Canon printer BJC 2000 won't print

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  #1  
Old 10-31-04, 05:50 PM
bigdog
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Canon printer BJC 2000 won't print

Canon BJC 2000 printer quit printing after ink cartridge replaced. Switching back to old cartridge did not correct problem. Printer normally attempts to print even when cartridge empty.

Printer worked fine until black ink catridge replaced. After replacement, ink cartridge did not move back to right side when access door closed. Attempts to debug with microsoft printer wizard not helpful. Symptom seems to be no signal getting thru to printer. But hooking up an old printer which has panel lights seems to indicate some communication between tower and printer, but still no print.

Hardware VPR Matrix 1820. Microsoft Windows XP. Installed Ad-Aware about a week before this failure occured, with no obvious change in system operation.

Ask questions, please. I scanned existing threads and found nothing on point. Has anyone experienced this problem?

Bigdog.
 
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  #2  
Old 10-31-04, 07:25 PM
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You may have to tell your printer software that you installed a new ink cartridge. Mabie it has a maintenance cycle that it needs to run through your new cartridge before it prints. Also, before you put the new cartridge in there, did you remove the tape on the head first? All ink cartridges i've seen, come with a tape protecting the head. Check this. My two cents...
 
  #3  
Old 11-02-04, 07:36 PM
bigdog
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BJC 2000 printer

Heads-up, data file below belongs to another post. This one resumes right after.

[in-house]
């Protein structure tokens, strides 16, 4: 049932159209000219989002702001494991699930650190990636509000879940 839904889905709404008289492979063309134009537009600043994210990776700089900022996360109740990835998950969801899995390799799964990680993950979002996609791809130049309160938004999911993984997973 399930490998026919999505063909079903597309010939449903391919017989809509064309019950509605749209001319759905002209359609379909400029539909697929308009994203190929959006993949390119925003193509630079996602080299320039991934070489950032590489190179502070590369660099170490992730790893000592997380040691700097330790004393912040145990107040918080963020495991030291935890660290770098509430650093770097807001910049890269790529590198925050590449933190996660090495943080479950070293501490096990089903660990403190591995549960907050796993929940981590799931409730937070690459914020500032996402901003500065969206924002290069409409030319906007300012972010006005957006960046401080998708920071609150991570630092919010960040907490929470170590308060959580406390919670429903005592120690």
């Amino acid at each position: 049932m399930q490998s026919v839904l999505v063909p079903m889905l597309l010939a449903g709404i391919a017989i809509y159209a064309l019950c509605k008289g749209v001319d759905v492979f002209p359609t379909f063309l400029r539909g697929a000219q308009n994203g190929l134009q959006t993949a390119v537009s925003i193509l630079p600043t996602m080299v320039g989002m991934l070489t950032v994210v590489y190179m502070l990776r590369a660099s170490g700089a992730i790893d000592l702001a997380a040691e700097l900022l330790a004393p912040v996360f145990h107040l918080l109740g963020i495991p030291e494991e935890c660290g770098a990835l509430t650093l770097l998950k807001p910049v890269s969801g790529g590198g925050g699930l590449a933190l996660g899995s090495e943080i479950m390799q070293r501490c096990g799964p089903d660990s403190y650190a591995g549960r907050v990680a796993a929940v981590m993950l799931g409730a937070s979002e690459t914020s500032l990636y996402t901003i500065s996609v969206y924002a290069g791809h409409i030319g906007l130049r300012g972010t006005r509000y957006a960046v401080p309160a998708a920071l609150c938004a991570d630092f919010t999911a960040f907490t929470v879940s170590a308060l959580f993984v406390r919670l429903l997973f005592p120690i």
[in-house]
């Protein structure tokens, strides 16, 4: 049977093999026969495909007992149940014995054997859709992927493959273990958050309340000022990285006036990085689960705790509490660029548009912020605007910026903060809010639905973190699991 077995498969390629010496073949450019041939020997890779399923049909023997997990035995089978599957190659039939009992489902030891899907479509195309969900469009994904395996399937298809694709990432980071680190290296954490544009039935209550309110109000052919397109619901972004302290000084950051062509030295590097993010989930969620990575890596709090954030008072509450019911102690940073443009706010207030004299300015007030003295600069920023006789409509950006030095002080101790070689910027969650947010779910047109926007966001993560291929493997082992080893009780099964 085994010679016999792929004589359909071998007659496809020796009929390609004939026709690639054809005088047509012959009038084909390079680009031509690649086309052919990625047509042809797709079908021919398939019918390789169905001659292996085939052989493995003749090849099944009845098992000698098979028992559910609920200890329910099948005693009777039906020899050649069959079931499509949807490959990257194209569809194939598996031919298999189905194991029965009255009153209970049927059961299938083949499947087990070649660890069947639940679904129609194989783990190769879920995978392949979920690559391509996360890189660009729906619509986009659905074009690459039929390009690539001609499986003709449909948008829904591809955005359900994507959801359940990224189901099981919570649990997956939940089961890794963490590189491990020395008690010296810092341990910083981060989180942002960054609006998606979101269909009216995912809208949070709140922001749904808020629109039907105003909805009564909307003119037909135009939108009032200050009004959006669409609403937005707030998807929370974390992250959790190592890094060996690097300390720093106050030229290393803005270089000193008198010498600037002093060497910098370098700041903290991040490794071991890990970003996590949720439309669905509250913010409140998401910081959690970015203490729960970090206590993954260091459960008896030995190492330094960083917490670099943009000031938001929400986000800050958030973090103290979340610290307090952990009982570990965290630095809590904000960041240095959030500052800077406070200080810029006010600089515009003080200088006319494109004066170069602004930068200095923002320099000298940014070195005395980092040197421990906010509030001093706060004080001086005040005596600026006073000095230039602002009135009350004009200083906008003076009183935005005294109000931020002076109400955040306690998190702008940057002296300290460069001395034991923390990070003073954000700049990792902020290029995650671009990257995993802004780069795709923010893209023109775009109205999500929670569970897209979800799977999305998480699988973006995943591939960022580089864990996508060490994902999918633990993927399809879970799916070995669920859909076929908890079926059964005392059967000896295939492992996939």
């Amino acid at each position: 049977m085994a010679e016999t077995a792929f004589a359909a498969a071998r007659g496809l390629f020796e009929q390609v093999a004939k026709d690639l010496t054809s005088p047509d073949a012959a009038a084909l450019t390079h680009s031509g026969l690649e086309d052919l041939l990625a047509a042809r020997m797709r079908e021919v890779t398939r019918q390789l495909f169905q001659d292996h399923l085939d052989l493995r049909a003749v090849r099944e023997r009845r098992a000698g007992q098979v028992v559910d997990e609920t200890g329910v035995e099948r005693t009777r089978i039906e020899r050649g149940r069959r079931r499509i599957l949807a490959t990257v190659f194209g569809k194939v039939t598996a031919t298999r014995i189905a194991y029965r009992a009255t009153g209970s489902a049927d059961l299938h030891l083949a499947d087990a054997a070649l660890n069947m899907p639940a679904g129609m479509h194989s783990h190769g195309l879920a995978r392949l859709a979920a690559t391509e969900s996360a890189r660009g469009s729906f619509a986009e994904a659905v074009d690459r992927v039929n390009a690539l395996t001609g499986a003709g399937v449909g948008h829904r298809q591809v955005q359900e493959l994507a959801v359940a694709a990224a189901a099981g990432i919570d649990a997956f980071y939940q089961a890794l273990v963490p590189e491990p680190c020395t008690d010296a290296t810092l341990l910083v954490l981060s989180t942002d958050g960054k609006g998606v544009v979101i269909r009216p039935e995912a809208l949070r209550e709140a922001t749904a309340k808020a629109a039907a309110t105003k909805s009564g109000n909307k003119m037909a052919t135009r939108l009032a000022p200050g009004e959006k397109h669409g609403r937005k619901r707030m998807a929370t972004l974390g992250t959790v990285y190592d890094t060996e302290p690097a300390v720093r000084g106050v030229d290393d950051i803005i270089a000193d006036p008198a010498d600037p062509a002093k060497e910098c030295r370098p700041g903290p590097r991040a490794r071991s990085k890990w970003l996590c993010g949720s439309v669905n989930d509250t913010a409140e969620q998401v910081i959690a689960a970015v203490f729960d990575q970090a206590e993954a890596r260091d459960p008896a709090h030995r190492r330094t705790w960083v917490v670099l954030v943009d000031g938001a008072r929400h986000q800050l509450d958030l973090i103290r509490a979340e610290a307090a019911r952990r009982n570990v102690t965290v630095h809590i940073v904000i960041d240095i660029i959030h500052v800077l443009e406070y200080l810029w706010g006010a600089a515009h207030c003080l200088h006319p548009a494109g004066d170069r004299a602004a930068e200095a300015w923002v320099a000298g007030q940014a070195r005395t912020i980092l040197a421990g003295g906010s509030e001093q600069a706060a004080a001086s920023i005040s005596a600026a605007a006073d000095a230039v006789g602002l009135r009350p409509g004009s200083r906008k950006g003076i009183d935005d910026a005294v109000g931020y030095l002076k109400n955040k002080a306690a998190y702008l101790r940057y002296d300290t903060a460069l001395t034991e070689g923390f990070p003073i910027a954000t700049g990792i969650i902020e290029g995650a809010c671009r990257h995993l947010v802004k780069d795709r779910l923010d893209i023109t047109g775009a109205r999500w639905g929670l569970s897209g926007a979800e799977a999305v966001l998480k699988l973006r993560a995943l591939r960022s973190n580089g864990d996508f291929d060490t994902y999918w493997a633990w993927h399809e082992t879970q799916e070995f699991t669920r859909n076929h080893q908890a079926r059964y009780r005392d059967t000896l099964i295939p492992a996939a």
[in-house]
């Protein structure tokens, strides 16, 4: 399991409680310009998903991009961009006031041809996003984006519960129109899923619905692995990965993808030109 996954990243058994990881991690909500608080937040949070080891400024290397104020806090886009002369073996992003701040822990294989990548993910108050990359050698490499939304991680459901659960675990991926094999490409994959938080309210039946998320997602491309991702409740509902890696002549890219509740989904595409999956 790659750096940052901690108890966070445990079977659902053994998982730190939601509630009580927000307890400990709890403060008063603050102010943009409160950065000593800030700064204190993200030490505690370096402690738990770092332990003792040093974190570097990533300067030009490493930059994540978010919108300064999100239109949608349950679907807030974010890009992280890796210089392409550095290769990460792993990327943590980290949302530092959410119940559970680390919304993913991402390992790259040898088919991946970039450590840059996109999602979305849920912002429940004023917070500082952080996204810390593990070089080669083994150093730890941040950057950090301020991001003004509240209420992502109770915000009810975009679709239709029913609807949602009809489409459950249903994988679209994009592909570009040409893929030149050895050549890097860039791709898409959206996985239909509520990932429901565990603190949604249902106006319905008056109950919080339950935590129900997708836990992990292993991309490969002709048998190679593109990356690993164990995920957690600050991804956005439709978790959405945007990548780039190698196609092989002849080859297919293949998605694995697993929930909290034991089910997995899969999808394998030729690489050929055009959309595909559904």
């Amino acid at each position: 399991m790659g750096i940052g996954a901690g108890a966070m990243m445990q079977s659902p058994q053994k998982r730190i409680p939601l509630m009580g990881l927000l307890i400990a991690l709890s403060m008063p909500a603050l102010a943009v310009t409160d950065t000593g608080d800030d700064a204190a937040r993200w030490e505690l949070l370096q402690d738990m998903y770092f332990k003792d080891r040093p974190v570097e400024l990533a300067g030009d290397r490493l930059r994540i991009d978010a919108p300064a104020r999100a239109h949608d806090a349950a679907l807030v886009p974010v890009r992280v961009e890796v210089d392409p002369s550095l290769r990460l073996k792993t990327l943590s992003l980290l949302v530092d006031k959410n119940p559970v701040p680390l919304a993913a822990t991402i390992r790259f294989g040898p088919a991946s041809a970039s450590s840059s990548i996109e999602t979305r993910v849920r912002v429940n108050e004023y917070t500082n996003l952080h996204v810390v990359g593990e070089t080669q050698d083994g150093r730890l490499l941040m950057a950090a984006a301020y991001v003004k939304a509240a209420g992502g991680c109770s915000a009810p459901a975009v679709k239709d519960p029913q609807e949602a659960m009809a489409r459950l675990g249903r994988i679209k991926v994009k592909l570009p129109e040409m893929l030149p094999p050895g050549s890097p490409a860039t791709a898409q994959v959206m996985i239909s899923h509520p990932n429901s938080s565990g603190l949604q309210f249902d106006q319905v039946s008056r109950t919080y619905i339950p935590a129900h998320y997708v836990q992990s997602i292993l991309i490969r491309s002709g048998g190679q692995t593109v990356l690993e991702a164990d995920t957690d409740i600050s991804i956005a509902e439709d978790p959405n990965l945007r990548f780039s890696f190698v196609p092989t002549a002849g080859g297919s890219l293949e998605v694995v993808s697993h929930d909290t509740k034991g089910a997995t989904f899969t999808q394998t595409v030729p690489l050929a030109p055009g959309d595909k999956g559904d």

Thanks, Chris, for your quick response.

Canon catridges come with plastic caps, not tape, so it is impossible to load w/o removing cap. Tell me more about maintenance checks. All previous cartridge replacements came off w/o hitch doing just what I did this time. All further thoughts and ideas will be most welcome.

Don/bigdog
 
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Old 11-02-04, 09:16 PM
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Well, usually most of the printers seen in our day have software which talks to the printer, and usually there is a maintenance page or options in the software that you can tell you printer to do. Such as running a print allingment. My printer has this very thing. After installing a new cartridge, I must run a print allingment under the maintenance page in the software. Another thought is, does your printer or printer software have a reset? A ways of resetting the printer in case of trouble? Check your manual if you have one. Hopefully others will be able to give you ideas too.
 
  #5  
Old 11-02-04, 09:54 PM
old_chipper
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BJC Printer

I have two of those 2000 printers, only time I've had trouble with the carriage not returning, is when I didn't get the covers closed right.
Once I got a bad refill off eBay, had something sticky on it, I had to clean the connection with actone, be careful if you try that, too much and you might damage something. I used a Q-tip.
PS. You know you don't need to change the cartridges, when software tells you too, I wait until the print dosen't suit me.
 
  #6  
Old 11-03-04, 02:35 PM
bigdog
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Replies to latest ideas. Plea for more ideas.

Chris and Old Chipper,

Thanks for your ideas. Send more as they occur to you.

As you see in my initial posting, I've used the print wizard and followed all the tests, resets, and other directions without success. As you also see from my initial posting, I've tried to narrow down the problem by hooking up an old printer which has indicator lights, as different from the BJC 2000. The lights seem to indicate continuity with the stack, but I wouldn't bet money on it. Self-test executed at the HP printer produces a page of trash.